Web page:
The Colorado Jobs Crisis
In Colorado, growing industries have lower health coverage rates than industries that are shrinking; 56.9 percent of workers in Colorado’s shrinking industries have employer-provided health coverage, while 54.3 percent of workers in Colorado’s growing industries, have employer-provided health insurance.
AMERICA’S JOBS CRISIS is Colorado’s crisis too. Like all Americans, Coloradoans are looking for good jobs, affordable health care and wages that support their families. But what they are seeing are corporations and CEOs shipping good jobs overseas, drug companies and HMOs ratcheting up health costs and prices rising faster than wages. For Coloradoans, the chinks in the nation’s economic armor mean too few jobs, too many jobless workers, shrinking health coverage, lower incomes, greater poverty and more bankruptcies.
Too many workers unemployed: In
August, 127,461 Coloradoans were unemployed, a whopping 109.6 percent more than in January 2001. Workers unemployed the longest suffer most. From the end of December 2003 through September 2004, 38,613 Coloradoans reached the end of eligibility for unemployment benefits but still could not find jobs. Because the president and allies in Congress have refused to renew the emergency unemployment program, these jobless workers no longer have federal benefits to fall back on for basic support.
Too few good jobs: Since January 2001,
Colorado has experienced heavy job losses in industries that typically provide higher wages and good benefits—36,100 lost manufacturing jobs and 32,000 lost information jobs. Despite offsetting gains in other industries, Colorado still experienced a net job loss of 68,800 jobs between January 2001 and August 2004. Colorado is losing jobs, in part, because of unfair trade rules and because corporations here, as around the United States, are shipping good jobs overseas. In 2003, the U.S. Department of Labor announced that at least 26 Colorado companies slashed jobs from their payrolls due to trade. These cuts affected an estimated 1,991 workers. Celestica Corp., Agilent Technologies, Inc. and Rockshox, Inc. alone cut 944 jobs; some of these jobs were shipped overseas. NAFTA has cost Colorado 10,330 jobs. Meanwhile, jobs in Colorado’s growing industries aren’t as good as the jobs in Colorado’s shrinking industries.* Average wages in the state’s growing industries are 29.8 percent lower—$15,119 per year less—than those in Colorado’s shrinking industries.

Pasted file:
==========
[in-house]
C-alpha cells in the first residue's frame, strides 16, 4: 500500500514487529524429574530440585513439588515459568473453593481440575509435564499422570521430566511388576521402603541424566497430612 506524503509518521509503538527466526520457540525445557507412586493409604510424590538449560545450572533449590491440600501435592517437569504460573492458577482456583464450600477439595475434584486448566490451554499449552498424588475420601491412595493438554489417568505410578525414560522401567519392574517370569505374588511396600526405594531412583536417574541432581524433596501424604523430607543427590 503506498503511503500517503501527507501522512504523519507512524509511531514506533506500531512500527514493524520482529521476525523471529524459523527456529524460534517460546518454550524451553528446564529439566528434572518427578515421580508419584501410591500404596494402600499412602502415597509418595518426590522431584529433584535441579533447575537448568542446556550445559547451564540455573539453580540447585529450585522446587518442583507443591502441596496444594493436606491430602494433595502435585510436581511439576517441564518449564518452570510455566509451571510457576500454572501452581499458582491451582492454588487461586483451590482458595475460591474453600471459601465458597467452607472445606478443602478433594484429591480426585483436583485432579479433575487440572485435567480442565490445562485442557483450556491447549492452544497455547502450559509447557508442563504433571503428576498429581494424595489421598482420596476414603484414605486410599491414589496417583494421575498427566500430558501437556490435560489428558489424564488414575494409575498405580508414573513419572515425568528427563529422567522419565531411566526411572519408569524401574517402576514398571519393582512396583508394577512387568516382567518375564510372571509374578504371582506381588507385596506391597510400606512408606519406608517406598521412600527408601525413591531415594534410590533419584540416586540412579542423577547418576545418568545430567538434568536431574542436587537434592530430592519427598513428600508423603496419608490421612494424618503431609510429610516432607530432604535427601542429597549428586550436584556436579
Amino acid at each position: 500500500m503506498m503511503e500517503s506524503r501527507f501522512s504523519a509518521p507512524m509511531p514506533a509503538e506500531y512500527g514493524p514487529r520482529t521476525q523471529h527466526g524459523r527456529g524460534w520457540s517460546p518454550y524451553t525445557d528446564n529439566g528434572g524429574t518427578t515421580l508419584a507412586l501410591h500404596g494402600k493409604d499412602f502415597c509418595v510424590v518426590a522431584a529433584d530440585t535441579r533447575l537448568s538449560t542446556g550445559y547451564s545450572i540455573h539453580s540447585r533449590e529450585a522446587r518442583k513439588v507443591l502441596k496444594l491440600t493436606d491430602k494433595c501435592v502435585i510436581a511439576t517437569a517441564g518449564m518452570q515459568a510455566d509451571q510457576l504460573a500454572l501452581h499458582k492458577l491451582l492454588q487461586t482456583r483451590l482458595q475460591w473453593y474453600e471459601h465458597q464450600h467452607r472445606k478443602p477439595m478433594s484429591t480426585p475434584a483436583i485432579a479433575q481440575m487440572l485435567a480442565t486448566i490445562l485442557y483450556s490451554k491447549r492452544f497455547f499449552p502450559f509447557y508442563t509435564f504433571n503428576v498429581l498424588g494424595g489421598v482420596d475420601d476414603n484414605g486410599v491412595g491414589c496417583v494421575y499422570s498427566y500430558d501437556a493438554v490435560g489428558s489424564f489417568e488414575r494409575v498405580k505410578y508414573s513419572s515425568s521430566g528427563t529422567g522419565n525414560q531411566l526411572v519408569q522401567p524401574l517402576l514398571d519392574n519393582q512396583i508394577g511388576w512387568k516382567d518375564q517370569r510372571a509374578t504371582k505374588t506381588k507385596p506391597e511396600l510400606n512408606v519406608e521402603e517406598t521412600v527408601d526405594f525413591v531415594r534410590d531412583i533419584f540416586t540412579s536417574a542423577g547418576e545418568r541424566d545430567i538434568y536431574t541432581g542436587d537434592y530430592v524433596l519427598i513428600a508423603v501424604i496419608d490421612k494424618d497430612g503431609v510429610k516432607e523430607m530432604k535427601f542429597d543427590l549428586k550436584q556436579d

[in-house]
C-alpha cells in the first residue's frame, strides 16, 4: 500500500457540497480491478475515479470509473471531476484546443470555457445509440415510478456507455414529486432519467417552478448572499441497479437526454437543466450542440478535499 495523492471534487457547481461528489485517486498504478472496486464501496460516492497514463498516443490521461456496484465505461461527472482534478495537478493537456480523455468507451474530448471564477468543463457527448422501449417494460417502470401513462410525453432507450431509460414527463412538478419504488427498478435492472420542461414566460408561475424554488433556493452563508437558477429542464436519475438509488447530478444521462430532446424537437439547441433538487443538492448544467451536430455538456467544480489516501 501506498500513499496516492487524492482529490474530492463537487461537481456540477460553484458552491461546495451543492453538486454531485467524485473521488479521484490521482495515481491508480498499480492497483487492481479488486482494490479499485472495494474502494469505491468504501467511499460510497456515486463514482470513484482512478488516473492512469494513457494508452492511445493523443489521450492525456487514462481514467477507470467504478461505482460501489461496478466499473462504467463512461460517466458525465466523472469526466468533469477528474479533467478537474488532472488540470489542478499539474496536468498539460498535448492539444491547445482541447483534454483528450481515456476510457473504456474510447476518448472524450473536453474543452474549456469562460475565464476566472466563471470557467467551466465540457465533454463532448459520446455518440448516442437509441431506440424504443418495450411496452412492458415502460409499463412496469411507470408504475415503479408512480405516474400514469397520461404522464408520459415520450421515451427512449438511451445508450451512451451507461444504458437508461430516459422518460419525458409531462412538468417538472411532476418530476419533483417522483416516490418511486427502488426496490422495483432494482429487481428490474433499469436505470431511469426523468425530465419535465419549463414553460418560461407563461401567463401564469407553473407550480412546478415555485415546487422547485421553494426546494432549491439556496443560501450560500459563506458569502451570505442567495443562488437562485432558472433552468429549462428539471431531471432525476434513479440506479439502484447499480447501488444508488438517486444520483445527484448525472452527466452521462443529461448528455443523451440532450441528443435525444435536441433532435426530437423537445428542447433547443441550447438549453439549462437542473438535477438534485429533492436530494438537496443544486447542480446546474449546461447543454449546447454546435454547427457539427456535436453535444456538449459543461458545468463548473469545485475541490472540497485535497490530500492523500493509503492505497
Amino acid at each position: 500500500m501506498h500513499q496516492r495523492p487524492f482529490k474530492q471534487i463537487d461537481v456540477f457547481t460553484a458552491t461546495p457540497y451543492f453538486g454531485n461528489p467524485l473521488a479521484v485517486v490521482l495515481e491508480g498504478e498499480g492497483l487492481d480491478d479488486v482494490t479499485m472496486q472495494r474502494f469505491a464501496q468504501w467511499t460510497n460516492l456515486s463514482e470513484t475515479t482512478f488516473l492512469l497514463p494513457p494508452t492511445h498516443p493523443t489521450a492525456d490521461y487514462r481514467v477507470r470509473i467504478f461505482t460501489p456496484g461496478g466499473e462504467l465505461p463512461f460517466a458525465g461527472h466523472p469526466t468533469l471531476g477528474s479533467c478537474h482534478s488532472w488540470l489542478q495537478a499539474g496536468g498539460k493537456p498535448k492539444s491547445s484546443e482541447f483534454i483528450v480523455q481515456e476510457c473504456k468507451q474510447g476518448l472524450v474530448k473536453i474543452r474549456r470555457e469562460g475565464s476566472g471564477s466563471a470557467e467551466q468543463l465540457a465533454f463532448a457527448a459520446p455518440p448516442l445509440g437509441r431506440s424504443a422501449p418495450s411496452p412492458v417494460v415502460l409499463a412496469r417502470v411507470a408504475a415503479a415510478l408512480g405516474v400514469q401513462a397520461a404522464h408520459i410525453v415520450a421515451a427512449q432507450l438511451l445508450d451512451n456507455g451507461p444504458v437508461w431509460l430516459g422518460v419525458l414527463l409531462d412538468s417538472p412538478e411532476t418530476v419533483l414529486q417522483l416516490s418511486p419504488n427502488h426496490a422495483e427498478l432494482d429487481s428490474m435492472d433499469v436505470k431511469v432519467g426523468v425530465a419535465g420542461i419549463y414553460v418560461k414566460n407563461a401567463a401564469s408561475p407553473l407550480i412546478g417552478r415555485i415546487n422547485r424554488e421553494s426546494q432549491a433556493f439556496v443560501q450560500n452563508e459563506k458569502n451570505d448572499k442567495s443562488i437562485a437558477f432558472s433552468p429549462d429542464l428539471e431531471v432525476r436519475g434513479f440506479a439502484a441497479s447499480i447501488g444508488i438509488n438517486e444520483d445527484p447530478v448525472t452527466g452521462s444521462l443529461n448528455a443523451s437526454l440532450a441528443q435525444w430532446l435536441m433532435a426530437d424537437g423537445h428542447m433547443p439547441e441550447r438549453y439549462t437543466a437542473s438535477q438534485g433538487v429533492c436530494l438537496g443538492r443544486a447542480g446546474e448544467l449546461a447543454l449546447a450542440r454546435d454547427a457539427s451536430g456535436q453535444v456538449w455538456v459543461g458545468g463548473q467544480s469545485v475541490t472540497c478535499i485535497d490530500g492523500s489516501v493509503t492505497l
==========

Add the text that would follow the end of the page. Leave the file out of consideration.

Declining health coverage: Job loss
and exploding health costs have shrunk the rolls of Coloradoans with job-based health coverage and swelled the ranks of the uninsured. Between 2000 and 2003, the number of Coloradoans with employerprovided health care fell by 154,000, a 5.6 percent drop. In 2003, 772,000 Coloradoans were uninsured, an increase of 152,000—24.5 percent—in just three years.
Lower incomes, greater poverty and more bankruptcies: Coloradoans are struggling to get by with less. Between 2000 and 2003, incomes for typical households fell $1,589, to $49,940. More Coloradoans slipped into poverty: In 2003, 436,000 Coloradoans were poor—11,000 more than in 2000. And personal bankruptcies rose 67.3 percent, from 15,185 in 2000 to 25,404 in 2003.
*Note: A growing industry is one that is expanding (between March 2001 and March 2004) as a share of overall employment, while a shrinking industry is one that is contracting as a share of overall employment. Sources: American Bankruptcy Institute, Center on Budget and Policy Priorities, Economic Policy Institute, Public Citizen, U.S. Census Bureau, U.S. Department of Labor. For further information on sources and methodology, see www.showusthejobs.com.